During the Chancellorsville campaign in May, 1863, Gen. Gibbon being in command of the division, the 15th was in the reserve at Fredericksburg and suffered slight loss.  At Gettysburg, July 2 and 3, 1863, as a part of Harrow's Brigade, Gibbon's Division, Hancock's (2d) Corps, the regiment was heavily engaged on the Union left centre losing its colonel, George H. Ward, and 36 officers and men killed or mortally wounded.

    On October 14, 1863, the regiment was engaged at Bristoe Station covering the retirement of the army toward Centreville.  It was engaged near Robertson's Tavern in the Mine Run expedition Nov. 27, and on its return from Mine Run went into winter quarters near Stevensburg.

    At the Wilderness, May 5 and 6, 1864, Gen. Webb being in command of the brigade, the 15th was engaged on the Plank road with loss.  At Spottsylvania, May 12, it was in Hancock's assault on the Bloody Angle again losing heavily.  Its losses at North Anna, Totopotomoy, and Cold Harbor reduced the regiment to 5 officers and about 70 enlisted men.  On June 22 when the 2d Corps was outflanked near the Jerusalem Plank road the entire regiment save one officer and five men were taken prisoners.  These with those who returned from hospitals or from detached service were attached to the 20th Mass. of the same brigade until July 12, when the remnant of the regiment was sent home, arriving in Worcester, Mass., July 21, where on the 26th nine companies were mustered out of the service.  Co. I, which had a little longer to serve, was mustered out August 6, and the regiment ceased to exist.  Few Massachusetts units had as gallant a history as the 15th Infantry.

    Antietam after battle report:

    Report of Lieut. Col. John W. Kimball Fifteenth Massachusetts Infantry, of the battle of Antietam.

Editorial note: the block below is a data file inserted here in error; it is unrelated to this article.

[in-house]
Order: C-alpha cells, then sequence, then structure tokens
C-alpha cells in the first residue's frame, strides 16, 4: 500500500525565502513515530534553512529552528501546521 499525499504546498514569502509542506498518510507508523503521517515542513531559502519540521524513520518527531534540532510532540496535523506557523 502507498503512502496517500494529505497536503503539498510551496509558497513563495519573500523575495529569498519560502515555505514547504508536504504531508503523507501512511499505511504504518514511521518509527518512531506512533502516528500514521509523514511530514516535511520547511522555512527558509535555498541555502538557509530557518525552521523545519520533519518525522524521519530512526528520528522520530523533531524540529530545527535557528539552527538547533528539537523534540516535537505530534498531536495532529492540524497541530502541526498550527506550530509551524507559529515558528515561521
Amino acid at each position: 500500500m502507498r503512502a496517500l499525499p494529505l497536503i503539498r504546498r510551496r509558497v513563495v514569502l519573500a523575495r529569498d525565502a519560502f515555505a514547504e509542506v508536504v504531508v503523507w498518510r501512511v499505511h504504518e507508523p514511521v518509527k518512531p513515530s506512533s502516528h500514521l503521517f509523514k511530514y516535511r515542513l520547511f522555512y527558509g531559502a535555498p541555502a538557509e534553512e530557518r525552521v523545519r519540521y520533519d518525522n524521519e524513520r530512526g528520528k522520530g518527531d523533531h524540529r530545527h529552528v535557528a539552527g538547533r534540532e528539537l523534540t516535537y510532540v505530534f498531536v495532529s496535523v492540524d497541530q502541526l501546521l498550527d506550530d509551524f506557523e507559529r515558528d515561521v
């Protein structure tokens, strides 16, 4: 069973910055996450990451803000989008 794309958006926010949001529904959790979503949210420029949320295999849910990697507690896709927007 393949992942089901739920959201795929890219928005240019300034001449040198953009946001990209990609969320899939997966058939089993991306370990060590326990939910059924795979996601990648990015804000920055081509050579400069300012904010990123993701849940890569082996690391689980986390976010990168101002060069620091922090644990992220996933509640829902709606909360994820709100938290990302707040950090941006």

HEADQUARTERS FIFTEENTH REGIMENT, MASS, VOLS., Camp near Sharpsburg, September 20, 1862.

    CAPT.: I have the honor to report that on Wednesday, 17th instant, at 7 o'clock a. m., I was ordered to hold my command in readiness to move at a moment's notice. At 7.30 o'clock we took up our line of march with 582 muskets, including First Company Andrew Sharpshooters, Capt. J. Saunders, attached to this command, being the third regiment in the brigade line. We moved in a direct line toward the ground held by the forces under command of Gen. Hooker, fording, in the march, Antietam Creek.

    On reaching the field, a line of battle was formed, in which my command occupied the position of third regiment of the first line. We then moved forward in line under a severe artillery fire about one mile over the ground gained by Gen. Hooker, passing fences, fields, and obstacles of various descriptions, eventually occupying a piece of woods, directly in front of which, and well covered by the nature of the ground, field of grain, hay-stacks, buildings, and a thick orchard, were the enemy in strong force.

    At this time we were marching by the right-oblique, in order to close an interval between my command and that of Col. Hudson, Eighty-second New York Volunteers, and as we gained the summit of a slight elevation my left became hotly engaged with the enemy, covered as before mentioned, at a distance of not more than 15 yards. A section of the enemy's artillery was planted upon a knoll immediately in front of and not more than 600 yards distant from my right wing. This was twice silenced and driven back by the fire of my right wing, concentrated upon it. The engagement lasted between twenty and thirty minutes, my line remaining unbroken, the left wing advancing some 10 yards under a most terrific infantry fire.

    Meanwhile the second line of the division, which had been halted some 30 or 40 yards in our rear, advanced until a portion of the Fifty-ninth Regiment New York Volunteers, Col. Tidball, had closed upon and commenced firing through my left wing on the enemy.  Many of my men were by this maneuver killed by our own forces, and my most strenuous exertions were of no avail either in stopping this murderous fire or in causing the second line to advance to the front. At this juncture Gen. Sumner came up, and his attention was immediately called by myself to this terrible mistake. He immediately rode to the right of the Fifty-ninth Regiment, ordered the firing to cease and the line to retire, which order was executed in considerable confusion.